Step up to Big Fish on the Fly

Release courtesy of The Fishing Wire

In a recent edition of The Fishing Wire, Captain Jake Jordan spoke about getting into the world of salt water fly fishing.

Here is an excerpt of the article:


Photo courtesy Capt. Jake Jordan,

“Only a handful of fishermen have attained the reputation and status of Capt. Jake Jordan in the world of saltwater fly fishing. He attained his incredible bank of knowledge by catching almost every oceanic game fish that swims on the fly. How many people can you name who have caught salmon sharks in Alaska on a fly rod?

Sailfish are a perfect target for the saltwater fly rod. Fast and acrobatic, they readily take a fly when lured into range with teaser lures.

Jordan has over 40 years of experience as one of the top flats and tarpon guides in the Florida Keys. He pioneered a series of exclusive saltwater fly fishing schools for bonefish and billfish, taking small groups of anglers to exotic locales like Guatemala, the Dominican Republic and Exuma where he instructs them on how to fish for, and successfully catch, the world’s premiere game fish with fly tackle. The remainder of the year he splits between his home in North Carolina, where he charters for red drum and false albacore during the fall, and Marathon, Fla. in the spring, where he takes charters for his first love-tarpon. His clientele fish exclusively with fly tackle and they include some of the most accomplished anglers in the world as well as newcomers who want to learn at the hands of one of the true masters of the sport. During the winter months, he is a featured speaker and presenter at the top fly fishing shows around the nation.

“When I started taking charters fly fishing in the Keys the 1960s, there were probably not more than 20 fly fishing guides in the world,” Capt. Jordan recounted. “And they were ALL in the Keys!”

Jordan has developed cutting edge techniques for casting, hooking and fighting big fish of every stripe, and has personally released blue marlin that would have crushed the current fly rod 20-lb. tippet world record except for his personal conservation ethic-he will not kill a billfish anywhere for any reason. In recent years, he developed a night fly fishery for Florida Keys tarpon that produces more hookups and releases in a three-month period than most guides can account for in a year. He has revolutionized the techniques for fighting big fish on fly tackle, and the technique is slowly catching on with other types of light tackle fishing.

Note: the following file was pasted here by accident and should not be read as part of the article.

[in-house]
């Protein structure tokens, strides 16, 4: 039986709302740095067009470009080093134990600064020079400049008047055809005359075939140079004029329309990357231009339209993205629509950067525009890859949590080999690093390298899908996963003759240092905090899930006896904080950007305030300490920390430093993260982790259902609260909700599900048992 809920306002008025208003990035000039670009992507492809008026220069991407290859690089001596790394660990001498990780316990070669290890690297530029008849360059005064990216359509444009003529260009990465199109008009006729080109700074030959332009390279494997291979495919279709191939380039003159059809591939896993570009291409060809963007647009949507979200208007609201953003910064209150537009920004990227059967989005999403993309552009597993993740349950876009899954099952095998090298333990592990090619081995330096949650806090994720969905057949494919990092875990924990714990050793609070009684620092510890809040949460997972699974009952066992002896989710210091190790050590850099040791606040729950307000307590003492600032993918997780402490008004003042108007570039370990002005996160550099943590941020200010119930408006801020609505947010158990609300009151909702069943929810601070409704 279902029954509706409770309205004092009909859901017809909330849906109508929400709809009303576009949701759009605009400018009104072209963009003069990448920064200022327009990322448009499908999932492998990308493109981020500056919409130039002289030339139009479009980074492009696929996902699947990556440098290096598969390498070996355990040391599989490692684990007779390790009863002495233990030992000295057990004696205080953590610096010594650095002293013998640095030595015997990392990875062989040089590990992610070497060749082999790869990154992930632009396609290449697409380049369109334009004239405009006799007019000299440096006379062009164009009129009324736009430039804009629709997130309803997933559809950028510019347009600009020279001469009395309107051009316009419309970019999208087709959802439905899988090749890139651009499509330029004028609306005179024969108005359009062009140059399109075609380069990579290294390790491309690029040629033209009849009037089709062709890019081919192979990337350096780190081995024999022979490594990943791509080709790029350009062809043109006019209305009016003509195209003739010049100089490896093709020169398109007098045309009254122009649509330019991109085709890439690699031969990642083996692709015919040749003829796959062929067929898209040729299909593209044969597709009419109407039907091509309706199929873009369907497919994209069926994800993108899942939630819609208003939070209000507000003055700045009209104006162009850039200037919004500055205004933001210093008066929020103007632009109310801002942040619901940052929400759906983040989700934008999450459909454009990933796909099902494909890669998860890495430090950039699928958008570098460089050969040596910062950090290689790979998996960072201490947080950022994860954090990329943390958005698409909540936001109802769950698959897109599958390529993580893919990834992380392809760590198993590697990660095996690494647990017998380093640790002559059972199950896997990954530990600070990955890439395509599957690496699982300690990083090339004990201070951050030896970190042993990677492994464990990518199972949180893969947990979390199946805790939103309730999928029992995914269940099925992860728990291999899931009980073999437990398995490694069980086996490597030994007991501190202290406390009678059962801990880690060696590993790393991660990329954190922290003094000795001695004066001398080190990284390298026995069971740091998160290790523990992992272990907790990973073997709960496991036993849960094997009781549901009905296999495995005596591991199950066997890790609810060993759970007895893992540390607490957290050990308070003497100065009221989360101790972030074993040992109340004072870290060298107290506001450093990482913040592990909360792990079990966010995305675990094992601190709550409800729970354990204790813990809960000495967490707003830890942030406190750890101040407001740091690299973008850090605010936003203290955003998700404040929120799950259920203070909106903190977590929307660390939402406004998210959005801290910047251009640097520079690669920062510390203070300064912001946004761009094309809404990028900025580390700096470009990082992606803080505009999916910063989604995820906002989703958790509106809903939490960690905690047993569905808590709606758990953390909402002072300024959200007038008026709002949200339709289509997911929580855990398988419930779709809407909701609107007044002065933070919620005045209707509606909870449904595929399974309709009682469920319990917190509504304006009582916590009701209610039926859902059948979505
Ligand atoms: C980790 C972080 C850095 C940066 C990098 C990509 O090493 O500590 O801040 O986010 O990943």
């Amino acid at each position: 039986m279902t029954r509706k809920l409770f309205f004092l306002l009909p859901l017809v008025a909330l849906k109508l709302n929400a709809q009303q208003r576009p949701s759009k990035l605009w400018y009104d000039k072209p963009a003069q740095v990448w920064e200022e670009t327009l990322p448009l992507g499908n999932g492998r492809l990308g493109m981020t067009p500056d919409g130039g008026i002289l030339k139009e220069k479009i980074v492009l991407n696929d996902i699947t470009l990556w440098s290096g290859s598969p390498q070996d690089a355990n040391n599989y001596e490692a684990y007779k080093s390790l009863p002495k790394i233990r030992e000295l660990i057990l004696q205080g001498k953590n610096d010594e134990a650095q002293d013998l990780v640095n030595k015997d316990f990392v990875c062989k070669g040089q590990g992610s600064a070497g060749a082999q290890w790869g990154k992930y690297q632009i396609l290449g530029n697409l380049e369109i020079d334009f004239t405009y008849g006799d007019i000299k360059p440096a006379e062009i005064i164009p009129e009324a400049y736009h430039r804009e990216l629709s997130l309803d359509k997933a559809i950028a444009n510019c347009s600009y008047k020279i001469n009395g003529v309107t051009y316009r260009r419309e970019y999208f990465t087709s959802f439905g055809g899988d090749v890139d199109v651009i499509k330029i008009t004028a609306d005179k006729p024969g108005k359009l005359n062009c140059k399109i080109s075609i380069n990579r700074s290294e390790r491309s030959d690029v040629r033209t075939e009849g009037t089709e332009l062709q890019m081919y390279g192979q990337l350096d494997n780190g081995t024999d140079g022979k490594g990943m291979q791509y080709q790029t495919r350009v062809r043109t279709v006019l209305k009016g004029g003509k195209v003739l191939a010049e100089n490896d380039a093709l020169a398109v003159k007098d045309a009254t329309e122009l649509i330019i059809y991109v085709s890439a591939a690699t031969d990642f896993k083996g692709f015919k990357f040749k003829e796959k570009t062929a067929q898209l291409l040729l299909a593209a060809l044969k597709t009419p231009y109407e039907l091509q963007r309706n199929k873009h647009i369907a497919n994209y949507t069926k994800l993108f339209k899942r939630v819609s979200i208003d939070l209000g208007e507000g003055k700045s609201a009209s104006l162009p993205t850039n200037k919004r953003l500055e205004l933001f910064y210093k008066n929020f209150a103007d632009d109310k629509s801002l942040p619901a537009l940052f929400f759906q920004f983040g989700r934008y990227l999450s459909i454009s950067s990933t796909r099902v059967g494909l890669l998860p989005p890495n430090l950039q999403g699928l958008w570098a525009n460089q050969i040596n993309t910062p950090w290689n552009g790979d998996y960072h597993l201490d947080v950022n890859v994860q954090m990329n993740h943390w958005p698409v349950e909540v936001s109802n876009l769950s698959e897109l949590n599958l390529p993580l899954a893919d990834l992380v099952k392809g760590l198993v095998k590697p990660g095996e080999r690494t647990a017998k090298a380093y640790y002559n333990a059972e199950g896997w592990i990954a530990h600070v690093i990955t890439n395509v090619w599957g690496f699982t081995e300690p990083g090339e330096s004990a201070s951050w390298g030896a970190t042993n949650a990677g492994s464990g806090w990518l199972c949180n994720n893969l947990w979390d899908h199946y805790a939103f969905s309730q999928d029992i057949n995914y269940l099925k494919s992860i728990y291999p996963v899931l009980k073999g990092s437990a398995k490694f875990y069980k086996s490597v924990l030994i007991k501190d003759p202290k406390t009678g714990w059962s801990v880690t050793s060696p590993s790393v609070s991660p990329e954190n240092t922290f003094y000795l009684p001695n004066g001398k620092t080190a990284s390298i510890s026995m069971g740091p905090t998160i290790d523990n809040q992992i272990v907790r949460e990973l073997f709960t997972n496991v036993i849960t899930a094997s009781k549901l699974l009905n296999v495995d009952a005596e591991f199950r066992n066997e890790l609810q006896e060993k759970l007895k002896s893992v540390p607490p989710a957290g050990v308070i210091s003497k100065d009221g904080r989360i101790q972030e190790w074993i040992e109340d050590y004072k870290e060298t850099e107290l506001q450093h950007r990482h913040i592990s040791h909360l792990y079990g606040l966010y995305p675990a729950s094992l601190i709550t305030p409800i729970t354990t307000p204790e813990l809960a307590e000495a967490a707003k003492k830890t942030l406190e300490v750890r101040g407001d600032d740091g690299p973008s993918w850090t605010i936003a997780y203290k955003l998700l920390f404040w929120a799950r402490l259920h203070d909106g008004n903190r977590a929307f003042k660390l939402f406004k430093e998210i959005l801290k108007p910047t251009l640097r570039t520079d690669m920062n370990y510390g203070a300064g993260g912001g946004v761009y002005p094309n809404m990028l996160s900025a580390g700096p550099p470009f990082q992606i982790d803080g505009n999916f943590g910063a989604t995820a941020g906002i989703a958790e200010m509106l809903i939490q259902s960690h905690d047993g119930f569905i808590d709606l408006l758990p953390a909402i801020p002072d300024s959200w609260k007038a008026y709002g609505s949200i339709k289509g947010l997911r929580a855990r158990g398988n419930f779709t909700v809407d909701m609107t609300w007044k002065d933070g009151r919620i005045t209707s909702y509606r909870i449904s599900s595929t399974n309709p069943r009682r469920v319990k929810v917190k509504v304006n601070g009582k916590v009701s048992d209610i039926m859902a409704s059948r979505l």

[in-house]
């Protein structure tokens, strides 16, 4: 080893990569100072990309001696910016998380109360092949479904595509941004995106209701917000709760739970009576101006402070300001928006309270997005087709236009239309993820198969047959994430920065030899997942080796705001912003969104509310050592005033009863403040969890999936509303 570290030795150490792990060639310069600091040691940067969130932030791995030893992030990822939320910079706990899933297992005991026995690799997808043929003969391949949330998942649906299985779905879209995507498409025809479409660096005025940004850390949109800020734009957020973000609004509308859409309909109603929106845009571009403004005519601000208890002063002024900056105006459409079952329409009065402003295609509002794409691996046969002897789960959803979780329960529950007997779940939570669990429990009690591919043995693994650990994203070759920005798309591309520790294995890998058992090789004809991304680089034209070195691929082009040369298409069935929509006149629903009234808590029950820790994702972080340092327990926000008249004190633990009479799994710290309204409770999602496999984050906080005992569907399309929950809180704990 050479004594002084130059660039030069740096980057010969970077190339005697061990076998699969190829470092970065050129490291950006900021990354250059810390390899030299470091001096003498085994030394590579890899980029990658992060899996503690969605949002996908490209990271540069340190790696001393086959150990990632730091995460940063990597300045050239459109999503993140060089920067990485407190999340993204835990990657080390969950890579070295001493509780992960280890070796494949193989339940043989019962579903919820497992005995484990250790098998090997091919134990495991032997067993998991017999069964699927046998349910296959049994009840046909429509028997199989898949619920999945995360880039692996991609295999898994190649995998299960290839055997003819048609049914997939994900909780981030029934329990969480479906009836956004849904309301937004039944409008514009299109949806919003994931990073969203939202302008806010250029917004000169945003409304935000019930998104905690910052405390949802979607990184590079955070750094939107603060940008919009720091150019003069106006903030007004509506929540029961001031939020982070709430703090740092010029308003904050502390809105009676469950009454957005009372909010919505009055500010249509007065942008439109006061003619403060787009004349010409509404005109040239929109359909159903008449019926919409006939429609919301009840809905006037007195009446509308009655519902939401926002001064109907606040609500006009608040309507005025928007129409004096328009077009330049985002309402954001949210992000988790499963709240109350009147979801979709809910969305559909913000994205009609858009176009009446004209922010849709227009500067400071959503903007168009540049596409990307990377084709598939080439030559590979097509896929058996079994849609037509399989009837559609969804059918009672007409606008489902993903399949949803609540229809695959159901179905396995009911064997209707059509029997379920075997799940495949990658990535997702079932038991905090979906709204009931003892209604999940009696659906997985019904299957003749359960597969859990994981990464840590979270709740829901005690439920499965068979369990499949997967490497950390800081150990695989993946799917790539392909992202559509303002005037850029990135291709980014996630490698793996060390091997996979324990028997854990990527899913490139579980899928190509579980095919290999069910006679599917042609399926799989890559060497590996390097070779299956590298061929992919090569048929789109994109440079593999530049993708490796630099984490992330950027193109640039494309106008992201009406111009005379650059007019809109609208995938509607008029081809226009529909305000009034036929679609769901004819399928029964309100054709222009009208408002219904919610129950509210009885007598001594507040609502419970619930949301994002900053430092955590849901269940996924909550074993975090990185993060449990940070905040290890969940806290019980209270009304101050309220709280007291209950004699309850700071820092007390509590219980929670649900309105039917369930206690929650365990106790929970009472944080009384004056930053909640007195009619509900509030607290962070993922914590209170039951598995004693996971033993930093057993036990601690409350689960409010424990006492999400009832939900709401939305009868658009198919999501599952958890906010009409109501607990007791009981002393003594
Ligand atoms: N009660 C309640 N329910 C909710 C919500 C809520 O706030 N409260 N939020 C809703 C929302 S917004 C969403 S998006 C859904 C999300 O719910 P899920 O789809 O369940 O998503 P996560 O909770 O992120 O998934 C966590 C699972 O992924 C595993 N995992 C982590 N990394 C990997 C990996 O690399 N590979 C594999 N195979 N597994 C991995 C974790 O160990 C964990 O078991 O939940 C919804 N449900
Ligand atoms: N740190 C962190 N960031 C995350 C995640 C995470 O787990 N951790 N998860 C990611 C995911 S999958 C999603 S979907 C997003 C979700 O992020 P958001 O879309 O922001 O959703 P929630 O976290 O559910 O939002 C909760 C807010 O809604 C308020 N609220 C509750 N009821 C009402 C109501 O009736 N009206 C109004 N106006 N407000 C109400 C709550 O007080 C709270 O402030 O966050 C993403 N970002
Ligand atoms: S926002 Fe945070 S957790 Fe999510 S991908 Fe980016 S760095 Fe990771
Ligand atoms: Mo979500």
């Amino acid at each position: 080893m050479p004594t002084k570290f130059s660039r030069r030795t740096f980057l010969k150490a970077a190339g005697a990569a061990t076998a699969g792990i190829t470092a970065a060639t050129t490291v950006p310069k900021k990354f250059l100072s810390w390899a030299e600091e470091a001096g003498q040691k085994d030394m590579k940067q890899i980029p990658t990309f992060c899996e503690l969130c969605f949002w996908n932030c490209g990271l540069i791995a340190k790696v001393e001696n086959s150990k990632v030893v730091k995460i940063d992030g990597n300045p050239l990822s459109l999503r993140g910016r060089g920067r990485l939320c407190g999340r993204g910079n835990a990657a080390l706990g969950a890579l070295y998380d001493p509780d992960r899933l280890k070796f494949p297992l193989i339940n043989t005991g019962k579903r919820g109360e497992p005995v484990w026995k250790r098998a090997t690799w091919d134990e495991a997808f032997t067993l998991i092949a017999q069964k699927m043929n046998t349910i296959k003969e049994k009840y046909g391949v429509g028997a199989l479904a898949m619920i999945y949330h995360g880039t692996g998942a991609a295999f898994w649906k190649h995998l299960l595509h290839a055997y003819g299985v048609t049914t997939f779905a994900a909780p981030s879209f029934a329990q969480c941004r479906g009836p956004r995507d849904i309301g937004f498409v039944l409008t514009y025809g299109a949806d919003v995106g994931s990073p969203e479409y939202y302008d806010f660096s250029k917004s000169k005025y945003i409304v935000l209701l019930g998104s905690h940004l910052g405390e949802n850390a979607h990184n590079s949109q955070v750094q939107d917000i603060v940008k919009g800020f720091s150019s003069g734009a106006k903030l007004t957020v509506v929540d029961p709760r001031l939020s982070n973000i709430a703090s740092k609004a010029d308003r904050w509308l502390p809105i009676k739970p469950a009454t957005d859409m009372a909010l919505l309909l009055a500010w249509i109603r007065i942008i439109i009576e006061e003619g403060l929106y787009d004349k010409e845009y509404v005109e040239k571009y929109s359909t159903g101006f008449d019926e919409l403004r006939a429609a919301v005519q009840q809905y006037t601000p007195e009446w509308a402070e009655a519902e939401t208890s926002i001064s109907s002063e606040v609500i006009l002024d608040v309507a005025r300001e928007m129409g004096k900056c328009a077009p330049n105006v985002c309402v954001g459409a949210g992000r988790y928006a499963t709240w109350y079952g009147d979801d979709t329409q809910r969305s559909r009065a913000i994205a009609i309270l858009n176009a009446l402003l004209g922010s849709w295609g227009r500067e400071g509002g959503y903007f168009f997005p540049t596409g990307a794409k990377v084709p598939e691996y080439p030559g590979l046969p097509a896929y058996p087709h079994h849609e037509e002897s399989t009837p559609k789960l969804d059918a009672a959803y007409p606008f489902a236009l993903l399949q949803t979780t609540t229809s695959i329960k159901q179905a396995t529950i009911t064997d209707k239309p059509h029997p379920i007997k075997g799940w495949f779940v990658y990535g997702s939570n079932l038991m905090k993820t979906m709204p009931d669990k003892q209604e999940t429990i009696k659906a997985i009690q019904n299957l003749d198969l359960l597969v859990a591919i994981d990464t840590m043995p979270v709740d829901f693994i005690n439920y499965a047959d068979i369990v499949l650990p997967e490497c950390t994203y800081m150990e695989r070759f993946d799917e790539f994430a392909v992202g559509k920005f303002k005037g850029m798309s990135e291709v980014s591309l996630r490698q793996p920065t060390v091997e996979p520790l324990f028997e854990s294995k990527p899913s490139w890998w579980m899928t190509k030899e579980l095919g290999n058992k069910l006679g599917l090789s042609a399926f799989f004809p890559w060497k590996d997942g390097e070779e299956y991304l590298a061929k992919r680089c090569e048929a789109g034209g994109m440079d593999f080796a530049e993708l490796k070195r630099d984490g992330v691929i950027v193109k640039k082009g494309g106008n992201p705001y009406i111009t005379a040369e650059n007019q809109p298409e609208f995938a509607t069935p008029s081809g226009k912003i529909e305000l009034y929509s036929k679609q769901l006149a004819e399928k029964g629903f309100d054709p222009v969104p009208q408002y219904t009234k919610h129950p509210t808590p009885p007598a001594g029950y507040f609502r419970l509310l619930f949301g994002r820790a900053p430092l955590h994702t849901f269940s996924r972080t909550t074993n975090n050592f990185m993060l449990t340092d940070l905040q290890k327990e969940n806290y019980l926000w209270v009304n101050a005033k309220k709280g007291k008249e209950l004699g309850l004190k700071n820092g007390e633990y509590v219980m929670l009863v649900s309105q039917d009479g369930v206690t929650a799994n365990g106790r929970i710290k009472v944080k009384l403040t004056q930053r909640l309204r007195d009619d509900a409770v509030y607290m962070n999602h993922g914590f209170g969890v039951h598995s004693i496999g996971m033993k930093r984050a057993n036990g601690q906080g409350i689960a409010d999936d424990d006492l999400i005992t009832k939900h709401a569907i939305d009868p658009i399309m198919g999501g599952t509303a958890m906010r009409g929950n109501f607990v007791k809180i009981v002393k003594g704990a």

Captain Jake Jordan is one of the nation’s top saltwater fly fishing guides, with venues in North Carolina and the Florida Keys and travels worldwide.

“I spend a lot of time at fly fishing shows and fishing clubs giving presentations on topics from tarpon to sailfish to blue marlin,” said Capt. Jordan. “Interest in the saltwater aspect of the sport is growing, especially interest in catching big fish with fly tackle. Most of the anglers I come into contact with are either accomplished saltwater anglers with spinning and conventional gear who want to try something more challenging, or anglers who use fly tackle in freshwater and want to make the move to salt. Anglers in both categories have some learning to do, but it has never been easier to access the information you need or obtain personal instruction.”